On tour to promote their third CD Protected by Voodoo, Miami's Iko-Iko stopped by the Butchertown Pub on March 12 and served up a two generous sets of musical voodoo enchantment.
The band is enjoying a surge in popularity, thanks to their breakout single "I Got Gris-Gris." According to the band and Daniel East, their manager, Louisville was the breakout market for that single, thanks to a push from Dan Reed of WFPK, where it has been in rotation during both its morning and afternoon drive programs.
Fronted by the burly lyricist and lead singer Graham Wood Drout, who wore bluesman shades during the entire performance, the sextet included Ronald James Dziubla on saxes and keyboards, Danny Leibinger on additional horns and keys, Stewart Jean on drums, Michael Mennell on bass, and former Louisvillian Larry Williams on lead guitar. The sound was tight, balanced, studio-clean as if it were coming from your stereo.
Their music is a well-arranged blend of most southern musical traditions: straight blues, rhythm and blues, tent-revival gospel, and lively Cajun that plunks you right onto Bourbon Street during Mardi Gras. Iko-Iko touched on each several times during the show.
They opened the show with "Miller's Wood" and "The Flood," the same two songs that open Protected. The show also included selections from previous work in addition to "Riding the Rim," providing a preview of their next release, which they are preparing to record. Two other selections, "These Are the Days," with excellent saxophone work from Dziubla, and "American Dream" demonstrated their tight harmonies. During "Don't Drink the Strychnine," their ode to snake handling and deep religious beliefs, Drout recited one of the stanzas in the manner of a rapid hellfire sermon. It sounded genuine, not mocking, authentic enough that he may have converted some people in the audience.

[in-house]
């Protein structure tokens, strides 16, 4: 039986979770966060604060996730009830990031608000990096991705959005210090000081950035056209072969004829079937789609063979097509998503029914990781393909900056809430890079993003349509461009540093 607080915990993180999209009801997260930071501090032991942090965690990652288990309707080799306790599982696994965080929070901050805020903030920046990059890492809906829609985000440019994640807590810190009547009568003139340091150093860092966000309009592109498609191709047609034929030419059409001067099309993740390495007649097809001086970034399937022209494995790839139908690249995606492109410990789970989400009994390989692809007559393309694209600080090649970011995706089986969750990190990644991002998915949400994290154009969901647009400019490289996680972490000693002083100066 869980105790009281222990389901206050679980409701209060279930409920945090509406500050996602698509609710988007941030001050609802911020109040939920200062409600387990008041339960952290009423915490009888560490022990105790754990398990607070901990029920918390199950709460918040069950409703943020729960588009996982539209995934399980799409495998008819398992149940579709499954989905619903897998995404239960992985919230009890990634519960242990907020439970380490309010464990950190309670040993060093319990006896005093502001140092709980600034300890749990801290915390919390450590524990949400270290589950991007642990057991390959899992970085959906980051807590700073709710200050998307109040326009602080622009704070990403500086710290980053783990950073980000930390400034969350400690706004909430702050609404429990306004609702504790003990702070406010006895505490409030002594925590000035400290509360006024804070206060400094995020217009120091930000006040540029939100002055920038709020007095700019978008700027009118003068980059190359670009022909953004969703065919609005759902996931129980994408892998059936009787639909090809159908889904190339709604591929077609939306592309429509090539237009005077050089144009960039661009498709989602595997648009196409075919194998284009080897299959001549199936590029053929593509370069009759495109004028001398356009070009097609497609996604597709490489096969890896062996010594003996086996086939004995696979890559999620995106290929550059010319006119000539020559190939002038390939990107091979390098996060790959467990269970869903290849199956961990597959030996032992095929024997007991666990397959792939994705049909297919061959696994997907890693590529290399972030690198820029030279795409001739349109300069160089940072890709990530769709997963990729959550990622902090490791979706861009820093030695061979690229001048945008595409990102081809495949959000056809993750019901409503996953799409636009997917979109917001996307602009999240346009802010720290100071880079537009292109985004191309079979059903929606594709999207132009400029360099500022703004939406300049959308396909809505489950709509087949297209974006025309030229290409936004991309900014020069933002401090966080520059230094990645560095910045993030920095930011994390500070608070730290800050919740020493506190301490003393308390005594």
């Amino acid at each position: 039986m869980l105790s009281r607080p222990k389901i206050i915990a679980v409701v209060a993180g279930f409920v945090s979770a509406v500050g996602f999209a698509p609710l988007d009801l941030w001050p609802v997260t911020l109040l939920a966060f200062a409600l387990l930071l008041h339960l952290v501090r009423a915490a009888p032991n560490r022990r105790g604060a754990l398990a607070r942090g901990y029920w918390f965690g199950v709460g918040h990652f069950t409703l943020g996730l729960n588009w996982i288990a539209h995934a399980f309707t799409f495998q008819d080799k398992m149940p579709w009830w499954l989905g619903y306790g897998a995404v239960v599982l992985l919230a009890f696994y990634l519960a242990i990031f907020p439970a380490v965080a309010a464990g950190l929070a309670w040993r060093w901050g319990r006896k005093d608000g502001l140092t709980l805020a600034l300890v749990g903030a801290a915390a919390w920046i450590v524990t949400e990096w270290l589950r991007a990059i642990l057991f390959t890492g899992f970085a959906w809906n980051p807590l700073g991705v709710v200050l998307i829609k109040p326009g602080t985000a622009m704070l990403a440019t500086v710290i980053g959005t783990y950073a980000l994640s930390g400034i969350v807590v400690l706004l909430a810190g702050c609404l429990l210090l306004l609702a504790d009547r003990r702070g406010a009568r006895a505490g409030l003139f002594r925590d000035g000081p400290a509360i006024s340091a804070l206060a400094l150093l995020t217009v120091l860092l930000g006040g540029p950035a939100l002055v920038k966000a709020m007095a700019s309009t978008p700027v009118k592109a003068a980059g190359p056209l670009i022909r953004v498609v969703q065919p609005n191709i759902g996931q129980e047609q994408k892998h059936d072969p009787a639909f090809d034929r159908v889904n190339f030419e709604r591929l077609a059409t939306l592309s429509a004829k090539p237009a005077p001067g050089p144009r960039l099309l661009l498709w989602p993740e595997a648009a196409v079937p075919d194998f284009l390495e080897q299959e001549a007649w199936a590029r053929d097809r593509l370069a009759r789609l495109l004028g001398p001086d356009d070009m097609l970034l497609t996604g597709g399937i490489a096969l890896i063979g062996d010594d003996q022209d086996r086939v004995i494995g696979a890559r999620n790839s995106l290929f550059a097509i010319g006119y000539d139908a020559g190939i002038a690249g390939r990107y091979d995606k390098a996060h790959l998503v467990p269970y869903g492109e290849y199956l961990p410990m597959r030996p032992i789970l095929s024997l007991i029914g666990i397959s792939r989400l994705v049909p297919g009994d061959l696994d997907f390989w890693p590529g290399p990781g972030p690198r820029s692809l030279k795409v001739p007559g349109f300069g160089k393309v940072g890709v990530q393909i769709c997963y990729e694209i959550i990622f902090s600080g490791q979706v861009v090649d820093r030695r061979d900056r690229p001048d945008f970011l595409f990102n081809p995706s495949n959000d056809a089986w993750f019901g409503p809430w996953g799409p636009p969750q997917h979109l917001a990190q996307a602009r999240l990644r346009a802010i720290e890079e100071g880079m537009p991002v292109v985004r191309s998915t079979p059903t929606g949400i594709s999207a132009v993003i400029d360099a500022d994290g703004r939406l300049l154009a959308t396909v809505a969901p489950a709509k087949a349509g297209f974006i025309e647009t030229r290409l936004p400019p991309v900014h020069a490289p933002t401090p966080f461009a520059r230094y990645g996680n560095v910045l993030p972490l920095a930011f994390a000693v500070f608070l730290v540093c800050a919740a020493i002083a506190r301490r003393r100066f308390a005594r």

Throughout the two sets, Iko-Iko maintained the sound and tone that are on Protected, especially the final two selections for the night. The first was their breakout single "I Got Gris-Gris," featuring a slow fade into the haunting introduction, just as it sounds on the recording. Next they segued into the eerily sensuous "Walk With the Zombie," managing to create the spellbinding ambience of a loner treading through the dark regions of the voodoo. The tune featured Williams in a deep blues solo on guitar and climaxed with a wild tenor sax solo from Dziubla.
Shortly before the show, as I spoke with the band in the dressing room Butchertown, I asked lead singer Drout what Gris-Gris was. "It's French for 'grey-grey,'" he said, "the kind of voodoo that can be used for good or bad."
As they demonstrated that night, there's nothing gris-gris about Iko-Iko's talent and showmanship. It is being used for us to enjoy.